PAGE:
“Breakfast and lunch should be your two biggest meals of the day. Dinners are mostly shit, but the spicy spaghetti kind of slaps. Call me at literally any time; I’ll have my ringer on all night.”

I briefly considered telling her that we could only use the phone between 7 a.m. and 10 p.m., but decided to thank her instead. It also occurred to me to bring up the conversation from the day before that I’d had with the social worker assigned my case. “What are you,” she had asked me. “She? He? It?” In response, I had just stared at her in stunned silence wishing I felt even a tiny bit enraged.

Even though I was glad to talk to my friend, I was relieved when another person lined up behind me to make a call. After I hung up the phone, a tech wheeled by a cart full of medicine, handed me a small cup, and told me to sit in front of the closed door by the nurse’s station for the psychiatrist to call me back into her office. There was nothing to look at except for the whiteboard that ranked, in nearly transparent green marker, everybody on the unit according to the risk of suicide.

The psychiatrist at the hospital criticized my previous doctors, prescribed me two new medications to slow my manic thoughts, and took me off of almost every drug I was on when I arrived. I expected her to taper me off the others, but she insisted on the cold turkey approach. Within a few hours, I started experiencing head zaps. Over the next day, they got increasingly worse. Every time one hit me like an electrical current, it felt like my eyes were rolling back in my head and I would lose track of where my body was in space. If I was standing, I would lean dangerously to the side. If I was walking, I would stumble. The only place that felt even remotely safe was my bed, despite the fact that Melinda never left the room, and the tech with the impossible job of checking her vitals every few hours would often wake me up in the process.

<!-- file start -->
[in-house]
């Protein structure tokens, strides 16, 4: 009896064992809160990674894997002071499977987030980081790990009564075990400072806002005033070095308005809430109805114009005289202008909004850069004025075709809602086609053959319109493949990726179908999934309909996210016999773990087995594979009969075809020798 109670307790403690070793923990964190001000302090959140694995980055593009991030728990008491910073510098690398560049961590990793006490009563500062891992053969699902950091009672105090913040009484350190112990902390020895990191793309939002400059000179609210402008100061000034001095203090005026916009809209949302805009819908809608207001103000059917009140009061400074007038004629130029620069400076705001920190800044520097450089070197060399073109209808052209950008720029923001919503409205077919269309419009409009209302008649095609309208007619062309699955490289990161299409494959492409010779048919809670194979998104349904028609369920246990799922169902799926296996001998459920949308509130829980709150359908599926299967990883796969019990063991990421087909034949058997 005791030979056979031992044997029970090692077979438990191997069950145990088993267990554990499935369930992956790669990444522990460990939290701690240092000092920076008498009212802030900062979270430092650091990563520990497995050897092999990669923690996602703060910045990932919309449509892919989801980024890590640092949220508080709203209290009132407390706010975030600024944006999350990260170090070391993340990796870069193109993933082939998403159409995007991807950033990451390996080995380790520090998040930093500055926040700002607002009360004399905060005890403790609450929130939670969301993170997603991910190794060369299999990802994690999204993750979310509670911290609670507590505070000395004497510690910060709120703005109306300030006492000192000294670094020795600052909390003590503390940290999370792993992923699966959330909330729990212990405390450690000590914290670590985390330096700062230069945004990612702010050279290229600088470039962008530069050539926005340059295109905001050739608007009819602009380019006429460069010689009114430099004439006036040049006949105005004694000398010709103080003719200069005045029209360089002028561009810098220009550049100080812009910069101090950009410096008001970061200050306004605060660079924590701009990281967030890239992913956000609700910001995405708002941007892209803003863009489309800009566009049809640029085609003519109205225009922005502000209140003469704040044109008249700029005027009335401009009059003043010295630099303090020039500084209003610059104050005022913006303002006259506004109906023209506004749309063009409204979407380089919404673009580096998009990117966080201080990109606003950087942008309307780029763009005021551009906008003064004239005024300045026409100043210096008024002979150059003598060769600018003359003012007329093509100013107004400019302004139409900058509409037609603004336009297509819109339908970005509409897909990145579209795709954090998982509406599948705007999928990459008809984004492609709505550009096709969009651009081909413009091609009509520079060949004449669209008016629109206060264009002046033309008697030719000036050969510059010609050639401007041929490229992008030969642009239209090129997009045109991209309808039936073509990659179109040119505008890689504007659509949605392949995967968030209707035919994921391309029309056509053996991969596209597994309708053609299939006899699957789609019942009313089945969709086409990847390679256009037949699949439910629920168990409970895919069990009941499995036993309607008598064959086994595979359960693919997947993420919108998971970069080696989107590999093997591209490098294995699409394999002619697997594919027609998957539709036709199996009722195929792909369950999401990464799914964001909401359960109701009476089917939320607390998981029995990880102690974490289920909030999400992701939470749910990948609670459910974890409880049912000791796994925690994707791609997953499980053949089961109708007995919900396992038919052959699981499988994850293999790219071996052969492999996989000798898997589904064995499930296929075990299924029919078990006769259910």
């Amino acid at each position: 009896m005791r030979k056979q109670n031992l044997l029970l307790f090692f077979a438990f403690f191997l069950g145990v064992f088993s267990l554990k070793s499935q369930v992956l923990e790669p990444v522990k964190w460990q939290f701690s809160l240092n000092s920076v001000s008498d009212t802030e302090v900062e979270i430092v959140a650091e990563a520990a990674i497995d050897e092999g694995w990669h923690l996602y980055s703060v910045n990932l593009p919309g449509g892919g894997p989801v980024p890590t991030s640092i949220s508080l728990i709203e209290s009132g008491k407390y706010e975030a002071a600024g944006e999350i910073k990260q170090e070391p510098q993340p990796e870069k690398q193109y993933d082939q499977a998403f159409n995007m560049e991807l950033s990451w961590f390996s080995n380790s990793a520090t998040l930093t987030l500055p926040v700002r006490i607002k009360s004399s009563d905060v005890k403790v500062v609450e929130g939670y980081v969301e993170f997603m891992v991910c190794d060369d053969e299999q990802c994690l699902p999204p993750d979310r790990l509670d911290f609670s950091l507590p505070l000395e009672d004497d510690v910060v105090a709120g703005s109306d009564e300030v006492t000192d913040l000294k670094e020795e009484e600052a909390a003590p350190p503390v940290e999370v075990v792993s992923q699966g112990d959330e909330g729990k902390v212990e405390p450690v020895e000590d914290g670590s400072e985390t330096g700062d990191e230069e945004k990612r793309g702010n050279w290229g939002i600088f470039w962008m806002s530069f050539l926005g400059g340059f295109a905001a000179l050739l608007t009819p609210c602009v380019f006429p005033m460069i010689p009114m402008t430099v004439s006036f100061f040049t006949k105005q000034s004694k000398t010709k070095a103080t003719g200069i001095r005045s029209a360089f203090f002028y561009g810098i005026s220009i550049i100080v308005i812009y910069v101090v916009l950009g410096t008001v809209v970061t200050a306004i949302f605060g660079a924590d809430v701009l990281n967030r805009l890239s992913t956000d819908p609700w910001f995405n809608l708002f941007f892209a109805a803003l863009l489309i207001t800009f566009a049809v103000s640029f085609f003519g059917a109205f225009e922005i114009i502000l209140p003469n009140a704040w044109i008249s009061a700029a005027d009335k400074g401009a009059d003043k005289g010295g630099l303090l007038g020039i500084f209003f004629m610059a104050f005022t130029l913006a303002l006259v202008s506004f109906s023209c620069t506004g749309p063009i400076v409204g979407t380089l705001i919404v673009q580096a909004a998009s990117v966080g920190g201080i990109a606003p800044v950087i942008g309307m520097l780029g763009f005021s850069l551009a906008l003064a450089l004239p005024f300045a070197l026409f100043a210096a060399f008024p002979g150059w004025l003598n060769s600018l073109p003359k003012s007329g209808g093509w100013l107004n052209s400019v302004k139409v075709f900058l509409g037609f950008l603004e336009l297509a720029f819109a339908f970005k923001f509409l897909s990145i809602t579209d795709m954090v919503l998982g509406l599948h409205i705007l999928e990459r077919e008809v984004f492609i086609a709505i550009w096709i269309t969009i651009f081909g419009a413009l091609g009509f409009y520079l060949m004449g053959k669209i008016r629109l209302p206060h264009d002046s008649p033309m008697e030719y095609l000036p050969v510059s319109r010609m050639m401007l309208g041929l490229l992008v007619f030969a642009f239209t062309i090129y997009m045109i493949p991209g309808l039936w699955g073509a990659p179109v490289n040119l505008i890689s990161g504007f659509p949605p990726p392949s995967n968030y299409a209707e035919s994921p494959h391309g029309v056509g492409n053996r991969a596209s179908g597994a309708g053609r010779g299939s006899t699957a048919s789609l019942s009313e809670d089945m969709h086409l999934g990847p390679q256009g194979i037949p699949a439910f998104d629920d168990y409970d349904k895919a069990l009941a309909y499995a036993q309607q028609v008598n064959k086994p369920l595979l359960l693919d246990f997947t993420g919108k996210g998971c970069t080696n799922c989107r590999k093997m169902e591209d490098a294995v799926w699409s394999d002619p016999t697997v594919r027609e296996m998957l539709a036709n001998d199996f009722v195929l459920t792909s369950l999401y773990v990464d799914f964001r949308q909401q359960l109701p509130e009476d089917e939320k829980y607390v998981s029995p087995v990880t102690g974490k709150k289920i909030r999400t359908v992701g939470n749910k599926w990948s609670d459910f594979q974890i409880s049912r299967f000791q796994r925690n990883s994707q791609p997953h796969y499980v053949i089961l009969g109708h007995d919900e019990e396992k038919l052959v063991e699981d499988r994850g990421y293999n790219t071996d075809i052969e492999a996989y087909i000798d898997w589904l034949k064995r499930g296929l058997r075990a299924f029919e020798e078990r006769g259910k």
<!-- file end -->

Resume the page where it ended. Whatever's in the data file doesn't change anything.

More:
For three days, it felt like I was caught in a fever dream with a goal I could neither remember nor achieve. Occasionally, I’d have a flash of the man from the dayroom who I was convinced was trans and it seemed plausible that my goal was to speak to him, but my legs were weighed down. My lungs were filled with water. On my third day in the unit, the tech who brought me my medicine in bed said, “You know, you’re never going to get discharged if you remain this antisocial.”

I stared at her. Blinked once. Other than the trans man, who could I possibly befriend? Did she expect me to invite Melinda into my cot to be the big spoon? Play Battleship in the dayroom with the nameless man who was convinced his daughter had been abducted from the facility? Maybe she thought my other roommate with the periodic tantrums could teach me the art of expressing all of my emotions through different inflections of the word fuck?

In a way, the tech’s statement woke me up. It gave me three new goals that were crystal clear in my mind: get out of detox, get discharged, get better. I wanted a bathroom door that locked, a room of my own, a way to quell my perpetual hunger that wasn’t soggy fish sticks and green beans. The threat of suffering from psychotic hallucinations rattled me, but worse was the possibility of becoming part of somebody else’s. For a few minutes, I briefly considered leaving against medical advice, but I was told that if I did that, my insurance company could refuse to pay for the time I spent in the hospital and I’d be rocketed into massive debt from medical bills.

On the evening of the third day, a spot opened up in the regular adult unit, and I was moved right before bedtime. In the middle of the night, I heard the door to my room creak open. Waking up felt like being wrenched from the catacombs. Two figures entered, one of whom made the bed quickly and then left. The other stood motionless in front of the window.

“They moved you out of detox too?” I heard myself say. It was the trans man.

“Yeah,” he replied. “Yeah. Sorry to wake you.”

“Why aren’t you on the men’s side?”

“Good question,” he said. “I guess because it’s not official.”

I felt a jolt. I was right.

“You mean on your paperwork?” I asked.

“Yeah,” he said. “That pesky little F.”